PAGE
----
Academic journal article Foreign Language Annals

The Benefits of Multilingualism to the Personal and Professional Development of Residents of the US

Academic journal article Foreign Language Annals

The Benefits of Multilingualism to the Personal and Professional Development of Residents of the US

Article excerpt

Although most of the world is multilingual, the use of two or more languages in the United States has historically been marked as a complicating factor rather than a benefit. Attitudes toward languages other than English have been confounded with attitudes toward immigration and cultural diversity, resulting in a wealth of mythology surrounding language learning and language use. The assumption of English as the only language, or the majority language, in the United States has helped promote the belief that acquiring a second language as an adult is an impossible task that can be accomplished successfully only by the few who possess a special talent for language learning. Likewise, although young children appear to be able to acquire multiple languages easily, it has often been assumed that introducing a second language too early during infancy will produce confusion and cause irrevocable damage to the child's language and cognitive development. It has also been suggested that language mixing or language switching among proficient speakers of two or more languages when they converse with others who are similarly proficient is a sign of pathology or incomplete language ability. These and other attitudes toward and views of multilingualism in the United States have affected not only public perceptions, but also those of educators and scientists.

However, accumulating data have shown that the assumptions and attitudes that have been prevalent historically are in fact myths:1 Far from being a complication, research has shown that multilingualism provides benefits to individuals at all points along the lifespan, from the youngest infants and children, to young adults, and to older adults who may be facing cognitive decline (Bialystok, Craik, & Luk, 2012). Young babies are not confused by hearing two or more languages but develop the ability to discriminate among the languages they hear; they are more open to new language learning than their monolingually exposed counterparts (Petitto et al., 2012). Adult learners who are well past early childhood have been shown to be able to acquire sensitivity to the grammar of a second language despite their age (Morgan-Short, Steinhauer, Sanz, & Ullman, 2012). As for language mixing, code-switching is a common feature of bilingual discourse, is rule governed, and reflects a sophisticated cognitive strategy that enables listeners to exploit the features of bilingual speech as speech is produced (Fricke, Kroll, & Dussias, 2016). Taken together, a growing set of research discoveries in the last two decades provides compelling evidence to reverse the older false beliefs about multilingualism. For language scientists, the multilingual speaker is now seen as a model for understanding the way that language experience shapes the mind and the brain (Kroll, Dussias, Bice, & Perrotti, 2015).2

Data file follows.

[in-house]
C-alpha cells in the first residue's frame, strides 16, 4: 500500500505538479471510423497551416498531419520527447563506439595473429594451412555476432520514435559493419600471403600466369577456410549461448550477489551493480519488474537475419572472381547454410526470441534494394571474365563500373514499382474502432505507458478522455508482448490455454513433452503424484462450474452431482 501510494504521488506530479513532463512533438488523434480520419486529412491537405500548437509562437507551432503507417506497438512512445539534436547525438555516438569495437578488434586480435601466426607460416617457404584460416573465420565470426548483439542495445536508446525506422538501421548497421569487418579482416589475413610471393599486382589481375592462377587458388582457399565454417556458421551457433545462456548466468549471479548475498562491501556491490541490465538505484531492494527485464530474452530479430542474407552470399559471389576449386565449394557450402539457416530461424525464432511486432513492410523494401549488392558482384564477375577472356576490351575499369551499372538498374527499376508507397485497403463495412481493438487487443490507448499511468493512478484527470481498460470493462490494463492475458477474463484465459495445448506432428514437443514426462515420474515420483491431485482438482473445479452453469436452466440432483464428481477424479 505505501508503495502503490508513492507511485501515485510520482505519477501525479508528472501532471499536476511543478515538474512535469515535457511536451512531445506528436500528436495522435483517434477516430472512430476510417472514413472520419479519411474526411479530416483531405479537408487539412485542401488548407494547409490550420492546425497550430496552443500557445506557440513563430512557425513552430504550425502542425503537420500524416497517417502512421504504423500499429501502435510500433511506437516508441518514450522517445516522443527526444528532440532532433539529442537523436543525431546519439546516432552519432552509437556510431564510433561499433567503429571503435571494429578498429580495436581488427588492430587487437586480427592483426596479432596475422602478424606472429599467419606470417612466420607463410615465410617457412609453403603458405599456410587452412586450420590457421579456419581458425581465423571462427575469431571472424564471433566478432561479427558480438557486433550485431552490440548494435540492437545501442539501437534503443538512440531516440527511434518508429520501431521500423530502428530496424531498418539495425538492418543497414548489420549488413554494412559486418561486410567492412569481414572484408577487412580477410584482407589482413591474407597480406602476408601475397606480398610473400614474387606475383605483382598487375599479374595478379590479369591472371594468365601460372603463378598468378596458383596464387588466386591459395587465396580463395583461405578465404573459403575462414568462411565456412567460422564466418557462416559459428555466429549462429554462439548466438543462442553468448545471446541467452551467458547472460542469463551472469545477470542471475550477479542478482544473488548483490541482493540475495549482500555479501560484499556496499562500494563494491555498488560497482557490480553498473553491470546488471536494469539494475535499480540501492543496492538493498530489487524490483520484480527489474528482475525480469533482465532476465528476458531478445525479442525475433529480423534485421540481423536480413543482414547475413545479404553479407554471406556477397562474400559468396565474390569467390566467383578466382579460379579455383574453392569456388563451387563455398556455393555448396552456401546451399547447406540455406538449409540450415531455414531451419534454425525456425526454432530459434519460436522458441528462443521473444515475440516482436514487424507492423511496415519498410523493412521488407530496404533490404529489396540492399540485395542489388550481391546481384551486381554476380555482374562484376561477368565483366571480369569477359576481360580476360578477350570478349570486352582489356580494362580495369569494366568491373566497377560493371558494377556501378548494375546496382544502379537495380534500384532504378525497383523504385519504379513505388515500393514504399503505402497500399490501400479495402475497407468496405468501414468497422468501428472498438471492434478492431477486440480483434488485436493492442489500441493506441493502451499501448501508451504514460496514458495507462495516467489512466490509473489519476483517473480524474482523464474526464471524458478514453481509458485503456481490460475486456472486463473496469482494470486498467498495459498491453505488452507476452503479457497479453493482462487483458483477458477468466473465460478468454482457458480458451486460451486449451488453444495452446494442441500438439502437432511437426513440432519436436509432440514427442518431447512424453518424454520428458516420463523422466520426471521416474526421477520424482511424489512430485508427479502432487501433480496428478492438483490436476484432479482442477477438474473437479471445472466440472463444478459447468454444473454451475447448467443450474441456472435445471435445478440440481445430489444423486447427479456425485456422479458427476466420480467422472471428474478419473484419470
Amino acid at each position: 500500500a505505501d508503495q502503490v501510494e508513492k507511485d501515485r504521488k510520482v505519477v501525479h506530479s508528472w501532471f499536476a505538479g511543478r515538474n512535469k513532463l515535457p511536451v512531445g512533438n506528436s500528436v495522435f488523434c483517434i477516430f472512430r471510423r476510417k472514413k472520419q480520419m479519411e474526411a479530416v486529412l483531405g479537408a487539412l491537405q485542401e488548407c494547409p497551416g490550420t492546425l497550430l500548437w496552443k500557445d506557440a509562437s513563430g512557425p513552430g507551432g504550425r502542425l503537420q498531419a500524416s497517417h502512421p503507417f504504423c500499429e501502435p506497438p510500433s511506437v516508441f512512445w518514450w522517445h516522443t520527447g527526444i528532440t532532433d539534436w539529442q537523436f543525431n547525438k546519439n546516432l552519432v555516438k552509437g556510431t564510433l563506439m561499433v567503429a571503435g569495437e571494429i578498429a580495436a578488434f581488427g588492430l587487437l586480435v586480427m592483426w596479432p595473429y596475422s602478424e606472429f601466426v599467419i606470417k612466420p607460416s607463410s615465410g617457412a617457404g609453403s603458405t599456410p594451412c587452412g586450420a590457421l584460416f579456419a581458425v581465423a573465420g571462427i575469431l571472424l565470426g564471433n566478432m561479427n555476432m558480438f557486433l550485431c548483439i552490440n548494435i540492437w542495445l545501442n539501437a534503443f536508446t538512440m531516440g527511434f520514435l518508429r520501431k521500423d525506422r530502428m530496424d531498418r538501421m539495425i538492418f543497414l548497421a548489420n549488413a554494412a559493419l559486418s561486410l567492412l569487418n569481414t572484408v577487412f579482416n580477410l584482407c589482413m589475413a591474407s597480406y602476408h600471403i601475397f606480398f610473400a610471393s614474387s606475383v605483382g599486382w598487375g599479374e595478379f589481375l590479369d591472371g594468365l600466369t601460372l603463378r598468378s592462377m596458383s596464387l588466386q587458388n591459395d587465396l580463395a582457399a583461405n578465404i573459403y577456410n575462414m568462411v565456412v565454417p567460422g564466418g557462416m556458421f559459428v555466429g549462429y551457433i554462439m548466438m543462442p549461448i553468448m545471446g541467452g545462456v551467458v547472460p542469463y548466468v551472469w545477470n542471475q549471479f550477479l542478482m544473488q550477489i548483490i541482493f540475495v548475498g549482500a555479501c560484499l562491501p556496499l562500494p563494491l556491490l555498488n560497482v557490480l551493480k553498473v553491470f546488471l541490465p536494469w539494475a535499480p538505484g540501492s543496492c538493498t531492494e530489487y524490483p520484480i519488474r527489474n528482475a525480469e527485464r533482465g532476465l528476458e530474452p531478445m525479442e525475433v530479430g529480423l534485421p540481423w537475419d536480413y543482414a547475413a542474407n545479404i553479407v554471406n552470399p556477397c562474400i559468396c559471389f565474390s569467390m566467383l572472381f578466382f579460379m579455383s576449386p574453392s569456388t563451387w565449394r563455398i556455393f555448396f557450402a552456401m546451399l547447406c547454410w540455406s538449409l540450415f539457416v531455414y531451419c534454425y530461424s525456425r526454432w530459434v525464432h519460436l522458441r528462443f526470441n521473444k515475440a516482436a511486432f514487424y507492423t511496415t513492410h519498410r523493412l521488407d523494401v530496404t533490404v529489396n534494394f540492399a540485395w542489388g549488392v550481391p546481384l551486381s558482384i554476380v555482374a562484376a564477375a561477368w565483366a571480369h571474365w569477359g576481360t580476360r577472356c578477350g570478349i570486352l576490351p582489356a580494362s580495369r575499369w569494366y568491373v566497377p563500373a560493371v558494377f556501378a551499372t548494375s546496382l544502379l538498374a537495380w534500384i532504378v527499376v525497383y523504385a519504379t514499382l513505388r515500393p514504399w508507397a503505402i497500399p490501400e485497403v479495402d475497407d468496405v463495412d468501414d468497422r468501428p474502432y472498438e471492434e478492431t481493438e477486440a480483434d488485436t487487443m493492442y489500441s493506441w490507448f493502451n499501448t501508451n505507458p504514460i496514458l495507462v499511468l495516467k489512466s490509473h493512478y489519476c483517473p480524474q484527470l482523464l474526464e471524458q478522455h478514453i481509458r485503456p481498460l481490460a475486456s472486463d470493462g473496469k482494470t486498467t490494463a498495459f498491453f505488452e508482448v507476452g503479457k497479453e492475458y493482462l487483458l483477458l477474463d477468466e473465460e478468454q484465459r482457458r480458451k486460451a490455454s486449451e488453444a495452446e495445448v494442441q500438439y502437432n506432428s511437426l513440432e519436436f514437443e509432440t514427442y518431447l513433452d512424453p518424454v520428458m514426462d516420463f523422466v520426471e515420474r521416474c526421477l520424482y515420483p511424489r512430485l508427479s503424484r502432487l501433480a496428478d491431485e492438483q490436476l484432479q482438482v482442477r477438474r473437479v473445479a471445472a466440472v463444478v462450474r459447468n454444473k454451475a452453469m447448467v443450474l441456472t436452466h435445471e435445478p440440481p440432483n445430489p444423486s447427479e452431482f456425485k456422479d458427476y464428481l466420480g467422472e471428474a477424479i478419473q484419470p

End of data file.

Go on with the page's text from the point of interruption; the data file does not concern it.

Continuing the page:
How then does language experience shape the brain? First, studies have shown that the brain has far greater plasticity throughout the lifespan than previously understood. Life experience at all ages has consequences for cognition and for both the structure and function of the brain. As an important aspect of life experience, language use reveals these consequences (Baum & Titone, 2014). Contrary to the view that the brain evolved to speak one language only, the evidence suggests that two or more languages coexist in the same brain networks, each language activating the other even when only one of the languages is in use. One might think that the engagement of all known languages would impose a terrible burden on bilingual and multilingual speakers; however, recent studies demonstrated that while there may be some small disadvantages with respect to speed, those disadvantages are far outweighed by what bilinguals and multilinguals learn about how to control potential competition across the two or more languages. Elsewhere, researchers have described the bilingual as a mental juggler, able to keep both languages in the air, as it were, and to simultaneously be able to use the intended language without making obvious mistakes (Kroll, Dussias, Bogulski, & Valdes-Kroff, 2012). …

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